Debunking the Myth: Why Addiction and Obesity Aren’t Diseases

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Conventional views categorize both addiction and obesity as diseases. While medical classification can facilitate treatment and support, providing a structured way to navigate the healthcare system, this perspective may be fundamentally flawed.

Obesity, like addiction, should not be viewed merely as a disease but rather as a pathological over-learning of behaviors. A true disease implies a state where the brain cannot return to normal functioning with the cessation of certain behaviors. Yet, research has repeatedly demonstrated the brain’s neuroplasticity and its ability to adapt to new behaviors. There has never been a study showing a gene responsible for addiction or obesity. This is because humans have the ability to choose behaviors that either encourage or discourage addiction and obesity.

The Vietnam War heroin study supports this view. During the Vietnam War, a significant number of American soldiers used heroin. It was feared they would return home as addicts, but studies revealed that 95% of those who used heroin in Vietnam did not continue its use once they returned to their normal environments in the U.S. This indicates that the context and environment play a critical role in addiction. The soldiers’ ability to stop using heroin upon returning home highlights the idea that addiction is not a permanent disease but a behavior influenced by situational factors, which can be changed through environmental and behavioral modifications. For more information, you can check the detailed study here.

If you aren’t savvy with scientific literature, I’d recommend looking into The Freedom Model for Addictions as they aggregate the literature to show addiction isn’t a disease. Beliefs predicate actions always, and this applies to any pathological behavior.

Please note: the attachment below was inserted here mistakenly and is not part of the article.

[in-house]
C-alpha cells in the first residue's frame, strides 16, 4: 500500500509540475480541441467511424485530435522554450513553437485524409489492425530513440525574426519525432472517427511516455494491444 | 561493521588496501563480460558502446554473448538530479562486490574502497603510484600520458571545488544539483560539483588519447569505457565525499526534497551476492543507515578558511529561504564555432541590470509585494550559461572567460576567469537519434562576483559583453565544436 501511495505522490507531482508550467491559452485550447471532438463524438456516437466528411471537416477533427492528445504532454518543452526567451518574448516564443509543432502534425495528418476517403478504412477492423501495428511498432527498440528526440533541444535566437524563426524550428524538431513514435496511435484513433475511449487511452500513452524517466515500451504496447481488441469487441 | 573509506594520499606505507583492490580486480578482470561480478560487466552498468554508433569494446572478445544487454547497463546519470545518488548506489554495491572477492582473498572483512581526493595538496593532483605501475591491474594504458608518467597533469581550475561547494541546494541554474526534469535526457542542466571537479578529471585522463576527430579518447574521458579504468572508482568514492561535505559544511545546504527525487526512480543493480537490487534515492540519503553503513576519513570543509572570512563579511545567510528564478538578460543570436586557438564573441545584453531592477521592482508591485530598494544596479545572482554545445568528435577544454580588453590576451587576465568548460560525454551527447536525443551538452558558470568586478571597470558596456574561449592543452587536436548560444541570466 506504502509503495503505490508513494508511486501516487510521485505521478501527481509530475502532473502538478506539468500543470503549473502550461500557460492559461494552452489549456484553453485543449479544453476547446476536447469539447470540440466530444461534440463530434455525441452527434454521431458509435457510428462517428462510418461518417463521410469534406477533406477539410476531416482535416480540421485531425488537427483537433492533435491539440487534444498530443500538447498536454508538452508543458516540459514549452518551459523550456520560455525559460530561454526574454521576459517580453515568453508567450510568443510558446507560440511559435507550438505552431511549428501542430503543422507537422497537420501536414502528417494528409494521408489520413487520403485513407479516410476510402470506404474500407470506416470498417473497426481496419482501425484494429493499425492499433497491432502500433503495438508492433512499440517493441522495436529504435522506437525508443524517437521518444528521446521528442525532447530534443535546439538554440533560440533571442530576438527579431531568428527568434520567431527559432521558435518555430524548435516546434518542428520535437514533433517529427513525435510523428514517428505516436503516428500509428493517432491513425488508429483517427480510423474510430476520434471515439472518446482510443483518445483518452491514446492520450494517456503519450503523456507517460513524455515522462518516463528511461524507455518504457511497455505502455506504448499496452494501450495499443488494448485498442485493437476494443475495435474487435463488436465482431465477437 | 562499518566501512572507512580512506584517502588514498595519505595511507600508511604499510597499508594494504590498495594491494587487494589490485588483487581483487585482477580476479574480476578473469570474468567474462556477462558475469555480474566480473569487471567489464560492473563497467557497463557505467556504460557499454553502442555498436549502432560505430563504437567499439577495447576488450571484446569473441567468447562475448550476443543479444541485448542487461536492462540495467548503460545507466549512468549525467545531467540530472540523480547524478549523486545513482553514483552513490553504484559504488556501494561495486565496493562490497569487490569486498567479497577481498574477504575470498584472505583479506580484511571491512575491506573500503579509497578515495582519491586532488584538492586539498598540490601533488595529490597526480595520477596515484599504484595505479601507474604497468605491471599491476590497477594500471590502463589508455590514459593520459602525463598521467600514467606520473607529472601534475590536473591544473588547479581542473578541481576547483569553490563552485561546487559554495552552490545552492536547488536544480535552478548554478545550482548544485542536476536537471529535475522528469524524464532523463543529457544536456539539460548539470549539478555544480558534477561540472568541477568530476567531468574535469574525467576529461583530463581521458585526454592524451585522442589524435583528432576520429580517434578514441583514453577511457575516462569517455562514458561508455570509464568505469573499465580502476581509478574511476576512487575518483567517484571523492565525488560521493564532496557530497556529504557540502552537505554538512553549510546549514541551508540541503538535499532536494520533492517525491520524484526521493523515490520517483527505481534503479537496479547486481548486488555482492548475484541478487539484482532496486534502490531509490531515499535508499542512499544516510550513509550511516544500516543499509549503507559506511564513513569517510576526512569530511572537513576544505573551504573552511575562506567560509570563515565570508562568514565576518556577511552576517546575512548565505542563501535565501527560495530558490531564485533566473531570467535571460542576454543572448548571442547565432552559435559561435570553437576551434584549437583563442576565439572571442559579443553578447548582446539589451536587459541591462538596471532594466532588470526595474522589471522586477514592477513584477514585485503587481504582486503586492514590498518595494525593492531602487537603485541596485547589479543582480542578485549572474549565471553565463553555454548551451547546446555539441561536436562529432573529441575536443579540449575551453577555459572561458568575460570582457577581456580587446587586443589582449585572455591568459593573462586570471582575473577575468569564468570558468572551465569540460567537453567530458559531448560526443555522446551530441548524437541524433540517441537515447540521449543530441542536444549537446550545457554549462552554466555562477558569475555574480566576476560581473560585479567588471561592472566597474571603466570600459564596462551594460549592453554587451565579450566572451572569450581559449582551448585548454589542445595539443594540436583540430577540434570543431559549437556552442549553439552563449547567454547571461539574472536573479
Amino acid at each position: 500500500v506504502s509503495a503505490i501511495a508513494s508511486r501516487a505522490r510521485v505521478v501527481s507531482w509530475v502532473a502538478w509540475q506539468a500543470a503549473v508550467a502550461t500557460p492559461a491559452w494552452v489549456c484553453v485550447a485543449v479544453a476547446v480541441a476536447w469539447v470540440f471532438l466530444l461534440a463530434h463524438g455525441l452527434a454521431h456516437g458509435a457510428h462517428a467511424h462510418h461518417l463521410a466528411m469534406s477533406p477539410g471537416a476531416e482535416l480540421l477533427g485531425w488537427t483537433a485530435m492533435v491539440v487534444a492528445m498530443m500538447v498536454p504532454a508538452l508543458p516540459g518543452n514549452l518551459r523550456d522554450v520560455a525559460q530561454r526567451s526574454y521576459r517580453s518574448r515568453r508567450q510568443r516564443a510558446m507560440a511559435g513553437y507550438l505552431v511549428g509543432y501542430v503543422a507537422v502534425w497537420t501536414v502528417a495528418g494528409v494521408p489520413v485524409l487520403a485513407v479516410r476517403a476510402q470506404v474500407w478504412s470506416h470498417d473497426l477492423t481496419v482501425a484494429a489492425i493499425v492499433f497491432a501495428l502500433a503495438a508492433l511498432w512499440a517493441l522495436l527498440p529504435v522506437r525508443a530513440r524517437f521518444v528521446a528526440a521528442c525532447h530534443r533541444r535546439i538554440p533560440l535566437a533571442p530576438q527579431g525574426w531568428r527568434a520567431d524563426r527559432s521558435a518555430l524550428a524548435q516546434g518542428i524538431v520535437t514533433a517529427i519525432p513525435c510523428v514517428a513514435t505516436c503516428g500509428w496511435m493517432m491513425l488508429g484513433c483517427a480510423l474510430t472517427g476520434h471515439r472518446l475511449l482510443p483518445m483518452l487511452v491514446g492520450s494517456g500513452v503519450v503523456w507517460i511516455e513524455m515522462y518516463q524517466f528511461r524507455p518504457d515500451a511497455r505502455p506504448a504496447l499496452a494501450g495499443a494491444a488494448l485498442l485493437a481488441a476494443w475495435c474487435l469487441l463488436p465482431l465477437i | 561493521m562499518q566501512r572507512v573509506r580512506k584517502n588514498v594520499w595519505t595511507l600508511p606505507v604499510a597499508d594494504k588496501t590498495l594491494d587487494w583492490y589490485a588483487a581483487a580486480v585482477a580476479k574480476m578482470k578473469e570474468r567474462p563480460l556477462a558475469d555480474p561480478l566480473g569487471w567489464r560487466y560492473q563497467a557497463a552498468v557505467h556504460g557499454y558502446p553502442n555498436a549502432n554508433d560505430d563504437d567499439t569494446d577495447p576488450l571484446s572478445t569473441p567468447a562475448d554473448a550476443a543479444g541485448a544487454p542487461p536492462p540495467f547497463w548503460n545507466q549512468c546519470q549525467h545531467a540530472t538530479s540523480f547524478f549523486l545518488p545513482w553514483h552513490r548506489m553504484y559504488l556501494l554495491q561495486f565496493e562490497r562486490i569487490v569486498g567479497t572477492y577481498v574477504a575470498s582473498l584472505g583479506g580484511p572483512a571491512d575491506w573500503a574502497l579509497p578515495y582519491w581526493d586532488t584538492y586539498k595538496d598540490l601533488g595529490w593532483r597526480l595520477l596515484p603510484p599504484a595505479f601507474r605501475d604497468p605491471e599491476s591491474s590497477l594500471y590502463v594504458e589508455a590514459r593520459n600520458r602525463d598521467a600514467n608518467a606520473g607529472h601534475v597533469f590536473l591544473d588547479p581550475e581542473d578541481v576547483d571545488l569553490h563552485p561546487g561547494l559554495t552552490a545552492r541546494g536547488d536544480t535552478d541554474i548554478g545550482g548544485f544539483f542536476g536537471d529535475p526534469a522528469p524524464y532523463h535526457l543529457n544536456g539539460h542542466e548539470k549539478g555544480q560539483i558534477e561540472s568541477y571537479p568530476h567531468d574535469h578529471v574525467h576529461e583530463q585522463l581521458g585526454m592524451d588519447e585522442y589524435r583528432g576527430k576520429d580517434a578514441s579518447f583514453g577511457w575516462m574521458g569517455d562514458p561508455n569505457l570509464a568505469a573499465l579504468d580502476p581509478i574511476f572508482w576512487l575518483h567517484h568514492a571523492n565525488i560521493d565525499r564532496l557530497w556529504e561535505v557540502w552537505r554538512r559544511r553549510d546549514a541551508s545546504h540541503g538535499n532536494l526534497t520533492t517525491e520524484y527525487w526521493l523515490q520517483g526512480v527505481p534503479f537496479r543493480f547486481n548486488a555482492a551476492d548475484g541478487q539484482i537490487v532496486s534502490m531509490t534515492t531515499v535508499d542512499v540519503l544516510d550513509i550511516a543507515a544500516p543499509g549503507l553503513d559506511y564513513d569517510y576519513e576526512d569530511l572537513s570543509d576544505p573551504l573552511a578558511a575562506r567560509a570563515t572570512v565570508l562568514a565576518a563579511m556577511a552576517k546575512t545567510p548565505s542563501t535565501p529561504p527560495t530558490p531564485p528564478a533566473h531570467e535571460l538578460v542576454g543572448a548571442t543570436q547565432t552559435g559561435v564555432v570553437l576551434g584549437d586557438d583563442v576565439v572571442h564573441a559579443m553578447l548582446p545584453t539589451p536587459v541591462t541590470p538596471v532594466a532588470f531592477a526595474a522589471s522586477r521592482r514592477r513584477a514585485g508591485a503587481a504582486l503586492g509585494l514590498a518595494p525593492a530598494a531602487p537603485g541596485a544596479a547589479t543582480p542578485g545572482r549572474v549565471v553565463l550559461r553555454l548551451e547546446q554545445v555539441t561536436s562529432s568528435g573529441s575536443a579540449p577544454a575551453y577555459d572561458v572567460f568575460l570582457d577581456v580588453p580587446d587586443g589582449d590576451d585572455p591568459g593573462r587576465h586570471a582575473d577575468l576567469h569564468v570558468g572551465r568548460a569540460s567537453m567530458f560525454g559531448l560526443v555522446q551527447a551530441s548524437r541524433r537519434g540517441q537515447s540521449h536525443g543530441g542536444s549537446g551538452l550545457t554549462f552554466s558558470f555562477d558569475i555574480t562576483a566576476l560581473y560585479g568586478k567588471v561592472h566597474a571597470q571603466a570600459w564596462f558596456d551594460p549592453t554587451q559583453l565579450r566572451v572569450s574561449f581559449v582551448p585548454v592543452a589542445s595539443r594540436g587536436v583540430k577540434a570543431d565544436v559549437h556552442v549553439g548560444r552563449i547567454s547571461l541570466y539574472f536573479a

In both cases of addiction and obesity, individuals are engaging in maladaptive behaviors. The act of using substances or overeating triggers changes in brain chemistry similar to those experienced when falling in love, having sex, or achieving a goal. The same habit circuits form in all these conditions and can be changed in all of them.

Labeling addiction and obesity as diseases does little more than victimize and stigmatize the individuals affected. This perspective burdens the medical system and is rooted in a fundamental misunderstanding of learning disorders. By classifying these behaviors as diseases, we hinder progress in helping individuals overcome these maladaptive coping mechanisms.

Instead of offering a path to a healthier life, this labeling creates a fixed mindset, where individuals see their condition as inevitable and permanent. This belief can lead to feelings of helplessness and reduce their motivation to adopt healthier behaviors. To truly help individuals struggling with addiction and obesity, we need to shift towards a flexible mindset that recognizes the brain’s ability to change and adapt through neuroplasticity.

A flexible mindset empowers individuals to believe they can modify their behaviors and improve their lives through effort and perseverance. It encourages a proactive approach to overcoming challenges, fostering resilience and personal growth. By focusing on the underlying behavioral patterns and psychological triggers, we can develop new, healthier habits and coping mechanisms. This approach provides a more accurate understanding of these conditions and offers a clear pathway to recovery within the individual’s control.

In the context of addiction, for example, a flexible mindset would emphasize understanding the triggers that lead to substance use and developing healthier coping mechanisms. Similarly, in the case of obesity, recognizing the factors that contribute to overeating and making incremental changes to diet and lifestyle can lead to sustainable weight loss and improved health.

By fostering an environment that encourages growth, health, and overall well-being, we can empower individuals to take control of their health and happiness. This shift from a fixed to a flexible mindset is crucial for breaking free from the limitations imposed by the outdated view of addiction and obesity as diseases.

The Biology of Desire & Unbroken Brain are excellent books on this topic:⁣

Watch the accompanying video here.

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